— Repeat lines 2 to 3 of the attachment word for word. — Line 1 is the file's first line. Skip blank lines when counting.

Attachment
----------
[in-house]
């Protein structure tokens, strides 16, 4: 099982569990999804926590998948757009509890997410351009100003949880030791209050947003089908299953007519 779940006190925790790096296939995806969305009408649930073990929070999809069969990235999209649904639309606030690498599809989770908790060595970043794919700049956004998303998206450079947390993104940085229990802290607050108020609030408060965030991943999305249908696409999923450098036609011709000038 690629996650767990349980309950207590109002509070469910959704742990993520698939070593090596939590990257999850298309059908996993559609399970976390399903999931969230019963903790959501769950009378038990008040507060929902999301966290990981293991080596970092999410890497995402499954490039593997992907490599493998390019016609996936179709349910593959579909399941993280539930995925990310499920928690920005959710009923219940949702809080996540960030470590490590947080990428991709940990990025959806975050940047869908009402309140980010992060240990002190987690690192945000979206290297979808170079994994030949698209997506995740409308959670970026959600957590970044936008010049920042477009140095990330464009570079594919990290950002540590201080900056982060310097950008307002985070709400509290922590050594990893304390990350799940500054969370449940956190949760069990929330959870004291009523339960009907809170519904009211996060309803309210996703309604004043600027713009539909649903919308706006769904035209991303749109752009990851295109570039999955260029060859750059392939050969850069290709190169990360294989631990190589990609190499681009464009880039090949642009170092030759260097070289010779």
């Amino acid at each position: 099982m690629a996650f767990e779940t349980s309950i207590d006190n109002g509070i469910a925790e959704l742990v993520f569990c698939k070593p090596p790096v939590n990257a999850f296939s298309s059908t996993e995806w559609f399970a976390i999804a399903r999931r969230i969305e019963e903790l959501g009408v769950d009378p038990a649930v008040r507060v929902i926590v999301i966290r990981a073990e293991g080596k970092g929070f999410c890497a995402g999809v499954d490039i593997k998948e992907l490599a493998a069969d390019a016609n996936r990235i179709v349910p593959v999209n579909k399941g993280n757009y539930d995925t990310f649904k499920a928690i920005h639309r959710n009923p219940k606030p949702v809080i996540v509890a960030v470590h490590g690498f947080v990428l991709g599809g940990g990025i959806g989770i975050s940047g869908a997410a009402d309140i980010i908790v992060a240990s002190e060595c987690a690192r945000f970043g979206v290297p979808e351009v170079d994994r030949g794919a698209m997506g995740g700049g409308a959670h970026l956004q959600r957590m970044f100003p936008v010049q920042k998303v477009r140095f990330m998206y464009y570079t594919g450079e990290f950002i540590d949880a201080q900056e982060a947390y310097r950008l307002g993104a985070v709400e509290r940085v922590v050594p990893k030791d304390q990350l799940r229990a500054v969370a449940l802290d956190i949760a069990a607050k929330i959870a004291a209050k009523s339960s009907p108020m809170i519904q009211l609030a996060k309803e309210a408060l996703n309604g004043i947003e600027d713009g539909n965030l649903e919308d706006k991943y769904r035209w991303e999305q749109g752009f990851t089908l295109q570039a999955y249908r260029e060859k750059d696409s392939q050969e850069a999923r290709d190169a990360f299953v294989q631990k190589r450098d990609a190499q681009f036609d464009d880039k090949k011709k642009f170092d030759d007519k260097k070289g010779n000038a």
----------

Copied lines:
């Protein structure tokens, strides 16, 4: 099982569990999804926590998948757009509890997410351009100003949880030791209050947003089908299953007519 779940006190925790790096296939995806969305009408649930073990929070999809069969990235999209649904639309606030690498599809989770908790060595970043794919700049956004998303998206450079947390993104940085229990802290607050108020609030408060965030991943999305249908696409999923450098036609011709000038 690629996650767990349980309950207590109002509070469910959704742990993520698939070593090596939590990257999850298309059908996993559609399970976390399903999931969230019963903790959501769950009378038990008040507060929902999301966290990981293991080596970092999410890497995402499954490039593997992907490599493998390019016609996936179709349910593959579909399941993280539930995925990310499920928690920005959710009923219940949702809080996540960030470590490590947080990428991709940990990025959806975050940047869908009402309140980010992060240990002190987690690192945000979206290297979808170079994994030949698209997506995740409308959670970026959600957590970044936008010049920042477009140095990330464009570079594919990290950002540590201080900056982060310097950008307002985070709400509290922590050594990893304390990350799940500054969370449940956190949760069990929330959870004291009523339960009907809170519904009211996060309803309210996703309604004043600027713009539909649903919308706006769904035209991303749109752009990851295109570039999955260029060859750059392939050969850069290709190169990360294989631990190589990609190499681009464009880039090949642009170092030759260097070289010779």
């Amino acid at each position: 099982m690629a996650f767990e779940t349980s309950i207590d006190n109002g509070i469910a925790e959704l742990v993520f569990c698939k070593p090596p790096v939590n990257a999850f296939s298309s059908t996993e995806w559609f399970a976390i999804a399903r999931r969230i969305e019963e903790l959501g009408v769950d009378p038990a649930v008040r507060v929902i926590v999301i966290r990981a073990e293991g080596k970092g929070f999410c890497a995402g999809v499954d490039i593997k998948e992907l490599a493998a069969d390019a016609n996936r990235i179709v349910p593959v999209n579909k399941g993280n757009y539930d995925t990310f649904k499920a928690i920005h639309r959710n009923p219940k606030p949702v809080i996540v509890a960030v470590h490590g690498f947080v990428l991709g599809g940990g990025i959806g989770i975050s940047g869908a997410a009402d309140i980010i908790v992060a240990s002190e060595c987690a690192r945000f970043g979206v290297p979808e351009v170079d994994r030949g794919a698209m997506g995740g700049g409308a959670h970026l956004q959600r957590m970044f100003p936008v010049q920042k998303v477009r140095f990330m998206y464009y570079t594919g450079e990290f950002i540590d949880a201080q900056e982060a947390y310097r950008l307002g993104a985070v709400e509290r940085v922590v050594p990893k030791d304390q990350l799940r229990a500054v969370a449940l802290d956190i949760a069990a607050k929330i959870a004291a209050k009523s339960s009907p108020m809170i519904q009211l609030a996060k309803e309210a408060l996703n309604g004043i947003e600027d713009g539909n965030l649903e919308d706006k991943y769904r035209w991303e999305q749109g752009f990851t089908l295109q570039a999955y249908r260029e060859k750059d696409s392939q050969e850069a999923r290709d190169a990360f299953v294989q631990k190589r450098d990609a190499q681009f036609d464009d880039k090949k011709k642009f170092d030759d007519k260097k070289g010779n000038a």